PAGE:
As I mentioned above about half of the coal in the US is burned in states that have opposed RPS standards and/or implemented really low bar RPS goals. What I didn’t explicitly say is that these coal states have also blocked a lot of gas development.
Try to imagine how much political power coal has in these coal heavy states. Ohio, West Virginia and Kentucky for example. In my opinion Bloomberg’s no new gas rule is simplistic because we’re applying a mindset from clean states on dirty states. The dirty states should be given the opportunity to use gas as a transition fuel towards RE. I think this no new gas rule sets a higher bar for transition on coal heavy states than the transition states like California or New Jersey have gone through.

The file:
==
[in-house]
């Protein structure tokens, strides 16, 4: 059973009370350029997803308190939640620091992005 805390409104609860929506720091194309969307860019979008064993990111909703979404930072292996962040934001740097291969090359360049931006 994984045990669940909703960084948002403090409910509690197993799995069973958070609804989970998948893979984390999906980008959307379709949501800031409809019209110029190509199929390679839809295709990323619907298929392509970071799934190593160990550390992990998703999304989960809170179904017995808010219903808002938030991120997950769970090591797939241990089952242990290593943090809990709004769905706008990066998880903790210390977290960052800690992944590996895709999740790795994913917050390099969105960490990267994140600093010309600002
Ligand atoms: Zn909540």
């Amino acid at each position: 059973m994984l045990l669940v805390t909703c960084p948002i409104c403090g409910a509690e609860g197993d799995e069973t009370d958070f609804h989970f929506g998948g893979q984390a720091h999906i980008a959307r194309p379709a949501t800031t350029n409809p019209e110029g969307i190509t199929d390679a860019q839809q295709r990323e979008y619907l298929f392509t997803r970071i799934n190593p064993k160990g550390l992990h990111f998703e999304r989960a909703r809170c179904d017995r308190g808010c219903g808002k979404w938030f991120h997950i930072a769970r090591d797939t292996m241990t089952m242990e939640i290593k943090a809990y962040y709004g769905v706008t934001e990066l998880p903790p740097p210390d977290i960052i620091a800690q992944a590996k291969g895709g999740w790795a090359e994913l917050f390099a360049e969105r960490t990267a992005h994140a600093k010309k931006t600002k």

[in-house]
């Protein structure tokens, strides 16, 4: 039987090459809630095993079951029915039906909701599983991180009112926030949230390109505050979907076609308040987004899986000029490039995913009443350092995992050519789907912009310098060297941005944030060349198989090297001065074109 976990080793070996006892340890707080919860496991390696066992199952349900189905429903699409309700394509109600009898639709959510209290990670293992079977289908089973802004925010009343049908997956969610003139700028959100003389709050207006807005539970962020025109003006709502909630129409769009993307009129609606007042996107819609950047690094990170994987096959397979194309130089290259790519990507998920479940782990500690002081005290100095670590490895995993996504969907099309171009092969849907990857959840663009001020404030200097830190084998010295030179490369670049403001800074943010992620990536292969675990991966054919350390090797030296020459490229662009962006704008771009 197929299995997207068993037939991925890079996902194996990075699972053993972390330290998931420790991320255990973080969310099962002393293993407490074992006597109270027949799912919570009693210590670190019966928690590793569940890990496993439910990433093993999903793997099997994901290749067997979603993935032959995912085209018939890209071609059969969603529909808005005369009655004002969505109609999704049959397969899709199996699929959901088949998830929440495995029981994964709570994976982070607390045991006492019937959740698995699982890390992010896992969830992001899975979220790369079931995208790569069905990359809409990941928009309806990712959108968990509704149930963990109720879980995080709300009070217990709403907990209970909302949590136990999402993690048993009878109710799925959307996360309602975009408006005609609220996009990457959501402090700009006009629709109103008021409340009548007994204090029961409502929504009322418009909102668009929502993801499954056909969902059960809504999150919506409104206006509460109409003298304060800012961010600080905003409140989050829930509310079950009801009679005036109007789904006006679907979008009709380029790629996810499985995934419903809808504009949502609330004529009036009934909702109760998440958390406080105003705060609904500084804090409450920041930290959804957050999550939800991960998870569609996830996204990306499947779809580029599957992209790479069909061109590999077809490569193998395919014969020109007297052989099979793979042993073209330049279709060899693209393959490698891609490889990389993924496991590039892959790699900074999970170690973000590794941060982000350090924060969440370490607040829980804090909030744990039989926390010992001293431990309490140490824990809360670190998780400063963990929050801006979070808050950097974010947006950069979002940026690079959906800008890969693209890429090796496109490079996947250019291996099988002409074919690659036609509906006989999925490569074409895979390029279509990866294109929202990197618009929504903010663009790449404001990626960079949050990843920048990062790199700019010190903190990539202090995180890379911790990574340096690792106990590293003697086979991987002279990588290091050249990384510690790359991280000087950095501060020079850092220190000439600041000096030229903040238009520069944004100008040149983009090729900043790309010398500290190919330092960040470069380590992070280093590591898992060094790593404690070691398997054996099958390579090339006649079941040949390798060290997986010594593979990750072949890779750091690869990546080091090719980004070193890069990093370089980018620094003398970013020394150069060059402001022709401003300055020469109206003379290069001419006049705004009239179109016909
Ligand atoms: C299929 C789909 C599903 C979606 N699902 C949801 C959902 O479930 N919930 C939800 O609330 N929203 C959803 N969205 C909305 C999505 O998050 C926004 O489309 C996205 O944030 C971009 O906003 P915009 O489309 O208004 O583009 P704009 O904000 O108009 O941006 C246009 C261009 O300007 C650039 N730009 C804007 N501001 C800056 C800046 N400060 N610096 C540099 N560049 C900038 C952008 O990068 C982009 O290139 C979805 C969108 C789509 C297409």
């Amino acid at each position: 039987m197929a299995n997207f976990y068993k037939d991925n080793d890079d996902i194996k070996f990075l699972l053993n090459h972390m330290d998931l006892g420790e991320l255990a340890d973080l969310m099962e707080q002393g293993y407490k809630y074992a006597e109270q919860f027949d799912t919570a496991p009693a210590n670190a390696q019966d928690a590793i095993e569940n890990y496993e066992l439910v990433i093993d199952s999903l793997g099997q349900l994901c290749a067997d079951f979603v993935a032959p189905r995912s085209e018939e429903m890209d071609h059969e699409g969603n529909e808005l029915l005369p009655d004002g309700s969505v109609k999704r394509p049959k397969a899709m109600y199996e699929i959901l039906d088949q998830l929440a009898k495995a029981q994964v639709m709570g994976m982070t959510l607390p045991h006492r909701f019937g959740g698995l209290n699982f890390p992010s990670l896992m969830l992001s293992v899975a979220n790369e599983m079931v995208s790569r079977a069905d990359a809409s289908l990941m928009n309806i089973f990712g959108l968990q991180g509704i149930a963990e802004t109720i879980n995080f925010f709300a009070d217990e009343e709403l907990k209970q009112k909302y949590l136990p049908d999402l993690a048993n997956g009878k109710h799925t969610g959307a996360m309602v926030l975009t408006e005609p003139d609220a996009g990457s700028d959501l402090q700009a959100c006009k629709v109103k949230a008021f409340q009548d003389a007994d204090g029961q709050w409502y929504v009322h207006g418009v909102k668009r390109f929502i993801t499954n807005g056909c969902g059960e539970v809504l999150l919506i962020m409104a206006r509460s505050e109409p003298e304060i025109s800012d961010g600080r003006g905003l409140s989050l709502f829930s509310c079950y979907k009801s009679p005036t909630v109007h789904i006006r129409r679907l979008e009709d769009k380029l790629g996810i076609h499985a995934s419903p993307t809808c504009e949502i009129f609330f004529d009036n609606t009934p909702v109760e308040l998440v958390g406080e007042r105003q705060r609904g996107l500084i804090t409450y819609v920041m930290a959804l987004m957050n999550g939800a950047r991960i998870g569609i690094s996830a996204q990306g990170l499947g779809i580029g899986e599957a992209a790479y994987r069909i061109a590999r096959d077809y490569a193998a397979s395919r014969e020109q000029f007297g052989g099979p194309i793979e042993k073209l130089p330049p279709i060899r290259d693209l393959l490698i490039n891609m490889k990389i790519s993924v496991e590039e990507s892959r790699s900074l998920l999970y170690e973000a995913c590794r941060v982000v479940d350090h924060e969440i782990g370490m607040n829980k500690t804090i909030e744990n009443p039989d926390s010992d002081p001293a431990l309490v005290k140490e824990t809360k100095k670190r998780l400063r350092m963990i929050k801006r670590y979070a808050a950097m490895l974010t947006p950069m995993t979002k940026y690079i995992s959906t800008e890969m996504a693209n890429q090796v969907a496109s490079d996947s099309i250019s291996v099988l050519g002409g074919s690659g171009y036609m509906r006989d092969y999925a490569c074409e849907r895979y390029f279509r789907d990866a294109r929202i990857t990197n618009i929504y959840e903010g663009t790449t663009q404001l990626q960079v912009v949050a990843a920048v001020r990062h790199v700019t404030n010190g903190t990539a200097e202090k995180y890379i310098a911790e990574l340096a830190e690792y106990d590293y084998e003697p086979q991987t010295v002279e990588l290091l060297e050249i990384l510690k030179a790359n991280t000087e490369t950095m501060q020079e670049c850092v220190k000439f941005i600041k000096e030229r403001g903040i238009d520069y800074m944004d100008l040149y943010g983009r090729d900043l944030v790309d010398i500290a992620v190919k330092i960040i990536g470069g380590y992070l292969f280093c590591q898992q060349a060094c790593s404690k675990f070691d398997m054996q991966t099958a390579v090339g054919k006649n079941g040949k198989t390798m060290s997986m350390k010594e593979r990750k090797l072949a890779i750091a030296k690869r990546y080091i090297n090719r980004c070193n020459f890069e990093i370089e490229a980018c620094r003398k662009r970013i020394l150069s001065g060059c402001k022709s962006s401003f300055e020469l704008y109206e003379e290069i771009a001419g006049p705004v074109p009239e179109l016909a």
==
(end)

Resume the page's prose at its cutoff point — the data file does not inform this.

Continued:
Does this make sense?
Should be called beyond jobs!!!!! This guy is giving 500m bc he will make billions when the green energy he’s invested in takes their place. Stuff like this is why working people voted for Trump but some ppl will never understand that!!!!
It bugs me when Greenies ignore the CO² cost of creating renewables. You talk about storage like it’s free, but building batteries is a HEAVY mining and manufacturing process. If you have heard “The first mile in a Prius is equivalent to 80,000 miles in a Bummer, there’s truth to that. I’d like to see you calculate how much CO² is emitted from the mining, manufacturing, transportation, and construction of 80+ GW of “green” energy production. Report accurately and honestly.